244gi|5802974 Thioredoxin-dependent peroxide reductase, mitochondrialPRDX327.7/7.672395/180.217±0.090.110±0.06
 277gi|48255905TransgelinTAGLN22.6/8.871974/210.662±0.590.307±0.24
Downregulated protein
 80gi|2507461Protein disulfide-isomerase A3PDIA356.7/5.982796/100.178±0.140.332±0.16
 152gi|4501885Actin, cytoplasmic 1ACTB41.71/5.291607/210.992±1.072.715±1.98
 217gi|4502101Annexin A1ANXA138.7/6.573597/190.113±0.050.264±0.12

a Database accession numbers are from NCBInr.

b Theoretical molecular weight and pI from MASCOT database.

c Number of unique peptides identified by MS/MS.

d All spots in this column are statistically significant at p<0.001.

Levels of KSRP expression in samples, cell lines, and other cases of the experimental group

KH-type splicing regulatory protein (far upstream element-binding protein 2: FUBP2) was the protein of interest, and was selected for further detailed exploration. Western blot analysis was performed in both pooled samples and crude protein extracted from individual samples. Relatively high regulation was indicated by the intensity of the western blots as shown in Fig. 2A. KSRP was also observed in MNNG-HOS and U2OS, human osteosarcoma cell lines. KSRP expression in primary biopsies of 12 representative osteosarcoma cases, the separate cases from the proteomics study, are demonstrated by immunohistochemistry staining in Fig. 2B. All cases revealed diffuse and strong nuclear staining in tumor cells.

KSRP silencing decreases migration ability, and proliferation rate of osteosarcoma cells

The KSRP silencing conditions were optimized at 24, 48, 72 and 96 h. Both siRNA-1 and siRNA-2 compromised KSRP expression from 24 h comparing to non-sense from both cell lines and persisted >96 h (Fig. 3). The KSRP silencing at 48 and 72 h was subjected to wound healing assay. KSRP silencing decreased the migratory rate of both cell lines. Silencing by siRNA-2 presented a stronger inhibitory effect in both MNNG-HOS and U2OS than siRNA-1 as shown in Fig. 4A and B with both 48 and 72 h of incubation. The proliferative rates were significantly reduced in both cell lines and both types of siRNA. Silencing by siRNA-2 presented a stronger proliferative inhibition in both MNNG-HOS and U2OS compared to siRNA-1 as shown in Fig. 4C and D, respectively.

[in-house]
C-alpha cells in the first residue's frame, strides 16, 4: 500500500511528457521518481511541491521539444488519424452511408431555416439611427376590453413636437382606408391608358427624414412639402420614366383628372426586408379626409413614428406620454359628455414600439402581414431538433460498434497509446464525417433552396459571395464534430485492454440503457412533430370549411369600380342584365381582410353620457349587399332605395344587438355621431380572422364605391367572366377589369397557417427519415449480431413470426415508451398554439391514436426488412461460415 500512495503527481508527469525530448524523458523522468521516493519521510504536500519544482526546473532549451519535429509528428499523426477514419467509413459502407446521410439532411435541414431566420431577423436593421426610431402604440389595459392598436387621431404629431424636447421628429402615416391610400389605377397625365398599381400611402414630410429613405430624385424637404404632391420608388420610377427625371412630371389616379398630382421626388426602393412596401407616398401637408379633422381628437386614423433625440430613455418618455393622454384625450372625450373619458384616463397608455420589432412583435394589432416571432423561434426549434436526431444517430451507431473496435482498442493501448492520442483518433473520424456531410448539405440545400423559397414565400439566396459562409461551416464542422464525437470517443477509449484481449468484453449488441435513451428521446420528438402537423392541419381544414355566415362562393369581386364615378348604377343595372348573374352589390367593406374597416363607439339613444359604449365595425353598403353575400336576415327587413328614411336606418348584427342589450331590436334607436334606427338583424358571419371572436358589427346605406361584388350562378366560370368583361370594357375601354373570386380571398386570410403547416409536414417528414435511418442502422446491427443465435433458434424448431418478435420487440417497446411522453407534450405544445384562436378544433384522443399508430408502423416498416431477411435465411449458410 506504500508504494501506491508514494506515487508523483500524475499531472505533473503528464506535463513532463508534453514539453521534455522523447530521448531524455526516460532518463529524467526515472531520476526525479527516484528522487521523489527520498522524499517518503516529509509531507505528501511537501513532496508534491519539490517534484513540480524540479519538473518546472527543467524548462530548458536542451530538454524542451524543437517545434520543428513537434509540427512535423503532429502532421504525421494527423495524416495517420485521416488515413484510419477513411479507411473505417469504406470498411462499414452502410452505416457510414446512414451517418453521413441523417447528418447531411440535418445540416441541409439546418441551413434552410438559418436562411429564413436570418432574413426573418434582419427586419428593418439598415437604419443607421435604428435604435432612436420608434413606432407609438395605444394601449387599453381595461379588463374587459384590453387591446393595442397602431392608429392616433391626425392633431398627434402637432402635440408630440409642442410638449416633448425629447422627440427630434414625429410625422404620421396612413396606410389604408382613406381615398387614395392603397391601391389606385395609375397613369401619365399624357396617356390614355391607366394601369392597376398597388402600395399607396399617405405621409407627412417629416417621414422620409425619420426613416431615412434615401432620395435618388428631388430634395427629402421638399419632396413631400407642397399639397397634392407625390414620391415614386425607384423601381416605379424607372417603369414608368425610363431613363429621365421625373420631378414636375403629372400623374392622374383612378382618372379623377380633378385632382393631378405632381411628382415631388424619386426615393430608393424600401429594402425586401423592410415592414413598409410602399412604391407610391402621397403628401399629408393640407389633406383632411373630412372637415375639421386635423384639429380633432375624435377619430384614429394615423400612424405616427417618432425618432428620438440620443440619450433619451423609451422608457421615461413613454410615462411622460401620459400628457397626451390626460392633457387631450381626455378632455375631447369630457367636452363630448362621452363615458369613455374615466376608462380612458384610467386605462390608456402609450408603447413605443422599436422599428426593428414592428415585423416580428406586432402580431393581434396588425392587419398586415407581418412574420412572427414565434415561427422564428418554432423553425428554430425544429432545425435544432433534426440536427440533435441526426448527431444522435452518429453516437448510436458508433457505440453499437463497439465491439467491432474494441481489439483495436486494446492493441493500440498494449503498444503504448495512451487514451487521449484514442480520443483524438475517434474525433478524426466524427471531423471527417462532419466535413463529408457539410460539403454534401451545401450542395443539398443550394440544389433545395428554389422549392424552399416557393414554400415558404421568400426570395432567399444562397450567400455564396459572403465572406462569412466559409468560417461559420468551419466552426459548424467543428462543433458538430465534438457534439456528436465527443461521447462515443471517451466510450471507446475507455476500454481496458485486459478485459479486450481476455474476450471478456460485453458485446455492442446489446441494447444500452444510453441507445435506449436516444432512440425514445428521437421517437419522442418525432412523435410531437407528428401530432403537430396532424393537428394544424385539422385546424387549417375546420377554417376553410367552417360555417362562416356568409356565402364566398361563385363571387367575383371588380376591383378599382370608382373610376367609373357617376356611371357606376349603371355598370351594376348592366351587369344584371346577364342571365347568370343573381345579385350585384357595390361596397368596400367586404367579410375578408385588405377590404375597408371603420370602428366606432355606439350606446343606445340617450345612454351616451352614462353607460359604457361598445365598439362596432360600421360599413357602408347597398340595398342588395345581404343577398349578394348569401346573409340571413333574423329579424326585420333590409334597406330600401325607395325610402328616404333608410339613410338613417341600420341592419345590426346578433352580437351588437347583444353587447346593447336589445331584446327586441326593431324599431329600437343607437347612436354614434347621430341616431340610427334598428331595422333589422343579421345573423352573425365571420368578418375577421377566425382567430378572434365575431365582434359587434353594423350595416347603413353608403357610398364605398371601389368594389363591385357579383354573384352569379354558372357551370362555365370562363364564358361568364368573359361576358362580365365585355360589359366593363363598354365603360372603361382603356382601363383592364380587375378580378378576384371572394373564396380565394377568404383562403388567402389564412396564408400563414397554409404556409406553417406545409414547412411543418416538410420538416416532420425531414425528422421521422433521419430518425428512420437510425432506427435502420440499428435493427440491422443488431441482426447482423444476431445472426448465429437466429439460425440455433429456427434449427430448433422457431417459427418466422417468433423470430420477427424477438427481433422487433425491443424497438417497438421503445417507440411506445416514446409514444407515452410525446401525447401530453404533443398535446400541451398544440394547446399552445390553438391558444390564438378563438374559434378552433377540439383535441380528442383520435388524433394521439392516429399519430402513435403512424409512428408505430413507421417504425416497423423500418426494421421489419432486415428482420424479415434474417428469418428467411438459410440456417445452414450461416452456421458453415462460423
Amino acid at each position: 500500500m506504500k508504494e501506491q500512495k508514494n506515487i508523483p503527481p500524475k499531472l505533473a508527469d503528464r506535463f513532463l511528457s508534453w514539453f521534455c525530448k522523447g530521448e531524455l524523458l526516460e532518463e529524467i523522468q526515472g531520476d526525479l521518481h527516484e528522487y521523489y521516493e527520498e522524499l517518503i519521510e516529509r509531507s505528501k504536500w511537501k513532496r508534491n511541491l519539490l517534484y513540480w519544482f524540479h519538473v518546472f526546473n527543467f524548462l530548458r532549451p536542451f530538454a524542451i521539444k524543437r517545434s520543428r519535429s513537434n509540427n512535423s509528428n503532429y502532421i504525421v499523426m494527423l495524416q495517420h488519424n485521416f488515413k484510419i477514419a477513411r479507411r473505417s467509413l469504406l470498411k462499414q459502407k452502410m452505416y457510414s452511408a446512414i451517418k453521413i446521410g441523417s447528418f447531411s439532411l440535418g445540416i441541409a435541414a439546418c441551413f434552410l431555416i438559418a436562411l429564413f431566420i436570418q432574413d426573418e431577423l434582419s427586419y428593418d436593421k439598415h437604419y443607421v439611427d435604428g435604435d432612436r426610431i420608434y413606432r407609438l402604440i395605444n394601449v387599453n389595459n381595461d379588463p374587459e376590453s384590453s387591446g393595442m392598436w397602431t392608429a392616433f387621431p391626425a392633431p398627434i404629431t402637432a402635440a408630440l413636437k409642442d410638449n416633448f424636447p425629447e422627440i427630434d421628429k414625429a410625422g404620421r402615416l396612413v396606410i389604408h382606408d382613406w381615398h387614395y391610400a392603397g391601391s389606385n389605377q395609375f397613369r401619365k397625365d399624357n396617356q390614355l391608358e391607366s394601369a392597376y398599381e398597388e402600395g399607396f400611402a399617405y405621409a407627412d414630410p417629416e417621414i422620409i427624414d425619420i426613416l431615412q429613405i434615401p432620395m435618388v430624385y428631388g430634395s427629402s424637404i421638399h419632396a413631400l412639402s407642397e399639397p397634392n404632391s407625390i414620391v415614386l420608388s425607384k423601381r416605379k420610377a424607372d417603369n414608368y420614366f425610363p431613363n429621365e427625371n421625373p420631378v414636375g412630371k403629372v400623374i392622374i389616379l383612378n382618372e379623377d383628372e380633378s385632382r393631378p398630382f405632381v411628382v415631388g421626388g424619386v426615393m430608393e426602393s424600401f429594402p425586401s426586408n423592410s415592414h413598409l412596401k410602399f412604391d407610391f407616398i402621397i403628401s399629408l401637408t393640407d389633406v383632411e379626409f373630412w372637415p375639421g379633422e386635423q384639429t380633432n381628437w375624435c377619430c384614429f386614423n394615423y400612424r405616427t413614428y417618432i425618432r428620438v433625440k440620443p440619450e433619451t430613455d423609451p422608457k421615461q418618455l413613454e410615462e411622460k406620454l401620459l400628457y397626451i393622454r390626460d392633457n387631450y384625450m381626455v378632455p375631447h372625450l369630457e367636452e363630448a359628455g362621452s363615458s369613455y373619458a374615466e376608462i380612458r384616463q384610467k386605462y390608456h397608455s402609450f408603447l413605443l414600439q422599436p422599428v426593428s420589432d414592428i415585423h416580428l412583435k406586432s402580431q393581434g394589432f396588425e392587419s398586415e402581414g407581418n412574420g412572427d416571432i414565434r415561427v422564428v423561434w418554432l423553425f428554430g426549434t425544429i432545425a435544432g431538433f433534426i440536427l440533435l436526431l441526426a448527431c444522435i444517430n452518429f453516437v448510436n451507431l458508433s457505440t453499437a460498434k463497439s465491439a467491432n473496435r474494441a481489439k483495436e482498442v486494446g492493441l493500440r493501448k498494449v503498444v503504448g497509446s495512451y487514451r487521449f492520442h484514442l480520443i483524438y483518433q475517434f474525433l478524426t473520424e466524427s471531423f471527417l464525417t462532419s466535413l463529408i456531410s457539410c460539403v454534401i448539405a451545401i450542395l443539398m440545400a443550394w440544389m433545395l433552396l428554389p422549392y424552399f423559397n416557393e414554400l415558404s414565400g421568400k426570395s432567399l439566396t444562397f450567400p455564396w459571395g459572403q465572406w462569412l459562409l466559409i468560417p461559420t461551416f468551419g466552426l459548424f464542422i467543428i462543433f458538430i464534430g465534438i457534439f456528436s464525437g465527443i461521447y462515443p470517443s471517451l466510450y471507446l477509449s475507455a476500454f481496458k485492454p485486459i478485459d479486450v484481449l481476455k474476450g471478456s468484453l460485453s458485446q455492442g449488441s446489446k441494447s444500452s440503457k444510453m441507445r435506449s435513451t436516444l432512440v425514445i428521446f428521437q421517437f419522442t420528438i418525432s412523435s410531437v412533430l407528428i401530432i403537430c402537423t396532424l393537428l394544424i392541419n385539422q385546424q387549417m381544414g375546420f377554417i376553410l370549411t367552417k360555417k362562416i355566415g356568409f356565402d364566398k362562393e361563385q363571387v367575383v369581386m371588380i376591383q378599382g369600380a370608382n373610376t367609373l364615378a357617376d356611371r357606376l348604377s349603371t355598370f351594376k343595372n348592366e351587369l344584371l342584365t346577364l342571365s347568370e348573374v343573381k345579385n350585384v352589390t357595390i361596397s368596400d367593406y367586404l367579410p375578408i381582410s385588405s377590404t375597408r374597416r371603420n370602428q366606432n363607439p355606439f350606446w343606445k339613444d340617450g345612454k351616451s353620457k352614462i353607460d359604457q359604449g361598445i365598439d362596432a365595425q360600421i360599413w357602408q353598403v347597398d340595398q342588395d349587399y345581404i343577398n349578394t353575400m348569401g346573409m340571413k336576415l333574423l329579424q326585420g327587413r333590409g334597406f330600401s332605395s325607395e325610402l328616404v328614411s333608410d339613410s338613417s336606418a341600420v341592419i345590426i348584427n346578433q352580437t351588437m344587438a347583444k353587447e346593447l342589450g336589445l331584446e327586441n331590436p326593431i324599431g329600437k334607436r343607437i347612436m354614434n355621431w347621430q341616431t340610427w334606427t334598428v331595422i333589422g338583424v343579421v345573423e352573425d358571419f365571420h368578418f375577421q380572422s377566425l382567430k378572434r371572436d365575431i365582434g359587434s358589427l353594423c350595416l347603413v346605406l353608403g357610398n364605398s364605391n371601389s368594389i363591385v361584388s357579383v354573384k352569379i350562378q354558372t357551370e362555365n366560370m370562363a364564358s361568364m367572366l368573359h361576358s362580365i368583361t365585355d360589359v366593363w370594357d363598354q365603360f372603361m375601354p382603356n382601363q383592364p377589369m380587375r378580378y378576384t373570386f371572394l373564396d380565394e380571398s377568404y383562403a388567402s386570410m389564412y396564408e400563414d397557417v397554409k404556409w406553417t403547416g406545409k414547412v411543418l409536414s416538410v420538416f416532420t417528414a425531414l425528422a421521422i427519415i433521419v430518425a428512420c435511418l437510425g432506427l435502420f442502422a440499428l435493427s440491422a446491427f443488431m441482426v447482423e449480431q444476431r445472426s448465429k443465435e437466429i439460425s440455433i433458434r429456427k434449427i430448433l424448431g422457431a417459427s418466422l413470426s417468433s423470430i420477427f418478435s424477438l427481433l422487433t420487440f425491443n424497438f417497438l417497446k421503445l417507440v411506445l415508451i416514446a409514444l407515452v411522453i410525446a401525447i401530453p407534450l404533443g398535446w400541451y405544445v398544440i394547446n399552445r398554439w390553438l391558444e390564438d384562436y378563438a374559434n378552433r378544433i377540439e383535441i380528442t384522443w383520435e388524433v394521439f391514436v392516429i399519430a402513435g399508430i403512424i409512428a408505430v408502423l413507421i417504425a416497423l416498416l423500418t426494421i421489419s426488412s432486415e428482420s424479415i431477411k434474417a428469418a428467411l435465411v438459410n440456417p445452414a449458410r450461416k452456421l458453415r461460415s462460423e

KSRP silencing impairs implant and growth ability of osteosarcoma cells in CAM model

MNNG-HOS cell lines exhibited good ability for successful implantation in the CAM model (16). This study used MNNG-HOS to represent osteosarcoma growth in the CAM model. KSRP silencing with siRNA-1 and siRNA-2 decreased rates of tumor implantation 70 and 25%, respectively, shown in Table III. Mass-forming tumors and non-mass-forming tumors (membrane) are shown in Fig. 5A. The average tumor size of the non-sense group was significantly larger, and more number of mass-forming tumors than that presented by KSRP silencing with siRNA-1 and siRNA-2, respectively. The representative histology of mass-forming tumor showed a dense population of cancer cells (Fig. 5B) and the histology of non-mass-forming tumors showed small loose colonies of tumors embedded in chorioallantoic membrane (Fig. 5C).

Table III

The comparative data of implanted tumor in CAM model.

Table III

The comparative data of implanted tumor in CAM model.

Non-sensesiRNA-1siRNA-2
Number of implantation151515
Embryo survive141012
Tumor forming: membrane13:17:32:10
Tumor forming (%)a937017
Ten selected presentation (membrane)b107 (3)2 (8)
Mean tumor volume ± SD (ml)1.14 (0.65)0.36 (0.40)0.15 (0.34)
p-value0.005<0.001

a Tumor forming, tumor forming/survive embryo.

b Selected from the largest tumor of the series, membrane determined as zero volume.

Discussion